Gold’s Pricing Power Moving East – Part 2

China excluded from the global gold price or arbitrage includes it?
China is unhappy that gold prices should be driven by U. S. and dollar concerns. But many state that because there is no free flow of gold in and out of China, China will remain a parochial market, not integrated into the global gold market. Nothing is now further from the truth.
The author has worked with successful arbitrageurs in London in the past, so we can clearly see that through the London and Shanghai Gold Exchanges via bullion banks such as ICBC/Standard, HSBC and many others, arbitrage in gold is not just feasible but practiced.
Any overweight London gold stocks can easily be sent to Shanghai from, in particular the ICBC/Standard branch in London that control two warehouses capable of holding 3,500 tonnes of physical gold. With this bank being a ‘market maker’ in London and a member of the LBMA price setting body, such a trading activity would be consistent with its normal functions.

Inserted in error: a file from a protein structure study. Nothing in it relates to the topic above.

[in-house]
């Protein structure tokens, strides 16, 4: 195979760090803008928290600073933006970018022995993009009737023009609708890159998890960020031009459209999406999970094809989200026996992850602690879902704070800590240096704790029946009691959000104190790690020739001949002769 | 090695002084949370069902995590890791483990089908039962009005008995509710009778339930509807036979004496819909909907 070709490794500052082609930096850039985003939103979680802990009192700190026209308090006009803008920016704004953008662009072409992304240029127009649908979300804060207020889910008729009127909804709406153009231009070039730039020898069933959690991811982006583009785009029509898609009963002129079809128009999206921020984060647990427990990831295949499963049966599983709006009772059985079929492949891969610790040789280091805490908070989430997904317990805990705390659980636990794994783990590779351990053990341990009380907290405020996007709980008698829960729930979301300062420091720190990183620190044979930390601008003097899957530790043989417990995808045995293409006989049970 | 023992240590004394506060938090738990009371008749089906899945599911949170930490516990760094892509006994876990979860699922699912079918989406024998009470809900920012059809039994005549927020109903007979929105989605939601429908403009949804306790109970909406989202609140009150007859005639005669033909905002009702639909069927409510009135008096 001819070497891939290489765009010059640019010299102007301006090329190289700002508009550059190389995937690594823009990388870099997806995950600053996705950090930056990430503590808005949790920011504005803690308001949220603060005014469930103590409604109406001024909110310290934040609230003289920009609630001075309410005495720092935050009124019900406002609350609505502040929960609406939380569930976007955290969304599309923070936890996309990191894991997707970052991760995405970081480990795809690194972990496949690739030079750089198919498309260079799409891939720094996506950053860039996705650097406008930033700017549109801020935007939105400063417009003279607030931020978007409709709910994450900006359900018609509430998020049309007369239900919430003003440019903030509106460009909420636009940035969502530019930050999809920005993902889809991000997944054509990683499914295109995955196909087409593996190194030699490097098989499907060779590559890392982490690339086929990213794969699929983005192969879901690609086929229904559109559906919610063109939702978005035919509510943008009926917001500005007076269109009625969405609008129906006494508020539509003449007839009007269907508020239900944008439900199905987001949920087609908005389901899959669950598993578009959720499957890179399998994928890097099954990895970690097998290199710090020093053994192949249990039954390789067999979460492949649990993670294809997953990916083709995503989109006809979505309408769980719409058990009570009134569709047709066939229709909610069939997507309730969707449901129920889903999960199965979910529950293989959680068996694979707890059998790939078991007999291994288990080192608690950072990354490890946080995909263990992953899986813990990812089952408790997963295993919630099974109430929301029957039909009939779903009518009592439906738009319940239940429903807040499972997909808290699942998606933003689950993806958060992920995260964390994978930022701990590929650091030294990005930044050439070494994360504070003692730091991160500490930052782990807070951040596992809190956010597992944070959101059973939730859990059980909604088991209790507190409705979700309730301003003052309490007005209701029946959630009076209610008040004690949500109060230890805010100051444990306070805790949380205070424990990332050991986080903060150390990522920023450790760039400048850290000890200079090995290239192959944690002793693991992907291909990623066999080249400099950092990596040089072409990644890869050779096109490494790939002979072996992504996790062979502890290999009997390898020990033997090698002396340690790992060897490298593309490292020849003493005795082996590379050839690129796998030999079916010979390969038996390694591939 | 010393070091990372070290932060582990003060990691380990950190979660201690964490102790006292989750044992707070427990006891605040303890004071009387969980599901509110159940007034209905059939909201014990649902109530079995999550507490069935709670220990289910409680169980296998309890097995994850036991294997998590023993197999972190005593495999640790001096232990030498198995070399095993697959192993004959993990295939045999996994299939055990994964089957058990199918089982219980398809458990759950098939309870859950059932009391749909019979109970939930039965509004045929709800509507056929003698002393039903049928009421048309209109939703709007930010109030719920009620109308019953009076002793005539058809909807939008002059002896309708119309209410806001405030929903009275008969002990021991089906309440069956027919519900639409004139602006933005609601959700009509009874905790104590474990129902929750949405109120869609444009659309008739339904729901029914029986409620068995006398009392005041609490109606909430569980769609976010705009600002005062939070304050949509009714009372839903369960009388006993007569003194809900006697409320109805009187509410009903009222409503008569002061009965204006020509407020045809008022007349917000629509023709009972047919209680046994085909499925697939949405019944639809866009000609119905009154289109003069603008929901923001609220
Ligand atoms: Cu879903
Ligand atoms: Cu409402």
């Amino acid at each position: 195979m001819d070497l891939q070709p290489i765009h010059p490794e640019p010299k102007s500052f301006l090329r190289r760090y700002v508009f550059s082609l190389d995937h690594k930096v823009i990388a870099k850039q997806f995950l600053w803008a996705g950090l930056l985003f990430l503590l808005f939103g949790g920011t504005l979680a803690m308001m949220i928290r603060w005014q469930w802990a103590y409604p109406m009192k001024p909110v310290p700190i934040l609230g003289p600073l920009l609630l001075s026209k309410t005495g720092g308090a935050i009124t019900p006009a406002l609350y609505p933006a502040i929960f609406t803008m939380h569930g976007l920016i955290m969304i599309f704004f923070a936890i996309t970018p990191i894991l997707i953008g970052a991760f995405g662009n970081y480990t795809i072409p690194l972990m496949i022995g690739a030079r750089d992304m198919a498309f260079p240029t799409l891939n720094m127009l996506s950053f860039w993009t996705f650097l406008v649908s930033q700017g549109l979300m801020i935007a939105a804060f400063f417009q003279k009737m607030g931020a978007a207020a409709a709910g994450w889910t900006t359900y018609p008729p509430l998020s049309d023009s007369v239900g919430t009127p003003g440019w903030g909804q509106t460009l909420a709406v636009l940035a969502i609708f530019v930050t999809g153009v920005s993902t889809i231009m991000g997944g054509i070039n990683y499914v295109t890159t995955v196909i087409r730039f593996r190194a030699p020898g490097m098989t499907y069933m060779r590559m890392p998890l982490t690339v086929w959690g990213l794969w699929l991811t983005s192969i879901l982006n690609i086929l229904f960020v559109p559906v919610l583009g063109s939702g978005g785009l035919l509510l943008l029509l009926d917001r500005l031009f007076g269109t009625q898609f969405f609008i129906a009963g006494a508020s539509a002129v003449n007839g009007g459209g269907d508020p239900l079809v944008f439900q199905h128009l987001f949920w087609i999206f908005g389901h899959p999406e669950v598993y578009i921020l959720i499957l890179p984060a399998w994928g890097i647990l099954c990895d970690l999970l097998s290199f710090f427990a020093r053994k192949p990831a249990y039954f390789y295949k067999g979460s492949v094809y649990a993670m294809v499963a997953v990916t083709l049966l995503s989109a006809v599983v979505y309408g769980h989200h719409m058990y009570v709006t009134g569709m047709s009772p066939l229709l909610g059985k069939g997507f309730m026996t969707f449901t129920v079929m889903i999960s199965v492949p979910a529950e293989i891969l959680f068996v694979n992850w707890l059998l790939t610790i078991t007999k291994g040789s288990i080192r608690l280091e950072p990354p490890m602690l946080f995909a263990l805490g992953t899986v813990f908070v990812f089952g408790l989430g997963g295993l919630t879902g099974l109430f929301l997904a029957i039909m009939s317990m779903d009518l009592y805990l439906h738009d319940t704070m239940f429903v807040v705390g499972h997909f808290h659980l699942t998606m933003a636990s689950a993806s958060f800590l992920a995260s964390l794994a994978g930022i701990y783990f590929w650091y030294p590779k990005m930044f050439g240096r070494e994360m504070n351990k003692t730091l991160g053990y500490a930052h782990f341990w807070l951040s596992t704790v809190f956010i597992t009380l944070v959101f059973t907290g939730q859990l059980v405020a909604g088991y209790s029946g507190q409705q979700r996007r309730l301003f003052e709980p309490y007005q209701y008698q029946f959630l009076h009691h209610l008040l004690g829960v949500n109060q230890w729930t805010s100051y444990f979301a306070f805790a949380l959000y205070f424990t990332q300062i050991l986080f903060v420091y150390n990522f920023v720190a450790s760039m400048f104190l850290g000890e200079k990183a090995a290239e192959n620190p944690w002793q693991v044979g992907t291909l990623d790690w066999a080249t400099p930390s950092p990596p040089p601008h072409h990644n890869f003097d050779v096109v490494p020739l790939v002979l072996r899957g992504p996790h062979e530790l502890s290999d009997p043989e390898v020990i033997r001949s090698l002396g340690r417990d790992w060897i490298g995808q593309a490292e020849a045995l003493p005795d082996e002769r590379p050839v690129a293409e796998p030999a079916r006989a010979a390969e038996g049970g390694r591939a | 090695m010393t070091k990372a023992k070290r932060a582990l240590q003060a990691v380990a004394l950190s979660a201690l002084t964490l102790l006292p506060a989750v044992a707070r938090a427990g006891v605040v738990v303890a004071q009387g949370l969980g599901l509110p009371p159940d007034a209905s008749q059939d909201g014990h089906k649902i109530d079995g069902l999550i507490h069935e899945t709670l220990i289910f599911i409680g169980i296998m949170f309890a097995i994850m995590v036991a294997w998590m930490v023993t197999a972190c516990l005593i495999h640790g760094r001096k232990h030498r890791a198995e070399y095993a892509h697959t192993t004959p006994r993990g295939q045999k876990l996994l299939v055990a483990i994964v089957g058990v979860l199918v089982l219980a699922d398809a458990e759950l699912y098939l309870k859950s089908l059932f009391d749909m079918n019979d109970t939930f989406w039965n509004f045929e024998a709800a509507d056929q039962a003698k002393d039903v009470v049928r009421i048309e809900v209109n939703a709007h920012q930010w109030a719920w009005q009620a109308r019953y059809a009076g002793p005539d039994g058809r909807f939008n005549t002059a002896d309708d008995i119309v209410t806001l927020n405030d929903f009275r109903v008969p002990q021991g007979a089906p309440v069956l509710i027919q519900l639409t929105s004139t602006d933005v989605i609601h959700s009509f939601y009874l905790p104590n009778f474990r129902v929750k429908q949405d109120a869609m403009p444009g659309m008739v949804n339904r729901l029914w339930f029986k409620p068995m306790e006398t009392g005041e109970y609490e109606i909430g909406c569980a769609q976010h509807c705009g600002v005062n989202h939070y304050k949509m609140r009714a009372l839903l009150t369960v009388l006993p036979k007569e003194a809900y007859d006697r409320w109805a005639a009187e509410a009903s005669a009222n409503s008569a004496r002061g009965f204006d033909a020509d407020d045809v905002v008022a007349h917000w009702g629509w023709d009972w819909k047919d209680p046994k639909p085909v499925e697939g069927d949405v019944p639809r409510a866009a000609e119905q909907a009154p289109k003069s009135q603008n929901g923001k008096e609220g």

As to gold leaving China, it is not permitted, but the export of Yuan is. So a sale in Shanghai of gold receives Yuan which can be exported to buy gold in London. This is, in essence, giving arbitrageurs the ability to lower prices in Shanghai and raising them in London.
Capital Controls in China do not pose a hurdle for this business. We believe that while capital exiting China is now heavily restricted, it is not withheld for the purchase and import of gold bullion.
What this trade does do, is to smooth out price differentials between Shanghai and London. With Shanghai’s physical gold prices being more representative of physical gold demand and supply [due to volumes of gold traded] it is inevitable that Shanghai becomes the leading gold Benchmark pricer in the future.

This post was published at GoldSeek